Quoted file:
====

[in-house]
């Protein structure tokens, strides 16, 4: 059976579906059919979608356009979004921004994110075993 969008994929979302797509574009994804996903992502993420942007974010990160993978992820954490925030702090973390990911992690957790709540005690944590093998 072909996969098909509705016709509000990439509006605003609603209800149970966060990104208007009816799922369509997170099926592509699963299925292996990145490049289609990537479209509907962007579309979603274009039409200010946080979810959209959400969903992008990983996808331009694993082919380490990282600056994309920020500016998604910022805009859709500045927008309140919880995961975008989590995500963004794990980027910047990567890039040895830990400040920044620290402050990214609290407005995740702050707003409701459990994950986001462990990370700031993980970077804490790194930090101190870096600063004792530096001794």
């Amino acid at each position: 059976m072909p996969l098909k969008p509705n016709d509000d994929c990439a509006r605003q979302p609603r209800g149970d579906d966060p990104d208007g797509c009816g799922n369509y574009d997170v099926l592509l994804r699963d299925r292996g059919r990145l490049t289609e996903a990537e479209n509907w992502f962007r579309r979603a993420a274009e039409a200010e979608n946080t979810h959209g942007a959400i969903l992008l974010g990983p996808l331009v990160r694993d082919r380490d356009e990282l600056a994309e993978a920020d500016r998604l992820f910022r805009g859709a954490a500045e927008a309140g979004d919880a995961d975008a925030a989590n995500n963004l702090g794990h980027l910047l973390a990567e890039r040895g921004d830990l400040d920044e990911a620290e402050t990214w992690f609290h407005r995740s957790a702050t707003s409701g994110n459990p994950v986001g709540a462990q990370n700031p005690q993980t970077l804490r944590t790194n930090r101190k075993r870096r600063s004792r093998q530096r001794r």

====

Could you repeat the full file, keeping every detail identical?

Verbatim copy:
[in-house]
């Protein structure tokens, strides 16, 4: 059976579906059919979608356009979004921004994110075993 969008994929979302797509574009994804996903992502993420942007974010990160993978992820954490925030702090973390990911992690957790709540005690944590093998 072909996969098909509705016709509000990439509006605003609603209800149970966060990104208007009816799922369509997170099926592509699963299925292996990145490049289609990537479209509907962007579309979603274009039409200010946080979810959209959400969903992008990983996808331009694993082919380490990282600056994309920020500016998604910022805009859709500045927008309140919880995961975008989590995500963004794990980027910047990567890039040895830990400040920044620290402050990214609290407005995740702050707003409701459990994950986001462990990370700031993980970077804490790194930090101190870096600063004792530096001794």
């Amino acid at each position: 059976m072909p996969l098909k969008p509705n016709d509000d994929c990439a509006r605003q979302p609603r209800g149970d579906d966060p990104d208007g797509c009816g799922n369509y574009d997170v099926l592509l994804r699963d299925r292996g059919r990145l490049t289609e996903a990537e479209n509907w992502f962007r579309r979603a993420a274009e039409a200010e979608n946080t979810h959209g942007a959400i969903l992008l974010g990983p996808l331009v990160r694993d082919r380490d356009e990282l600056a994309e993978a920020d500016r998604l992820f910022r805009g859709a954490a500045e927008a309140g979004d919880a995961d975008a925030a989590n995500n963004l702090g794990h980027l910047l973390a990567e890039r040895g921004d830990l400040d920044e990911a620290e402050t990214w992690f609290h407005r995740s957790a702050t707003s409701g994110n459990p994950v986001g709540a462990q990370n700031p005690q993980t970077l804490r944590t790194n930090r101190k075993r870096r600063s004792r093998q530096r001794r």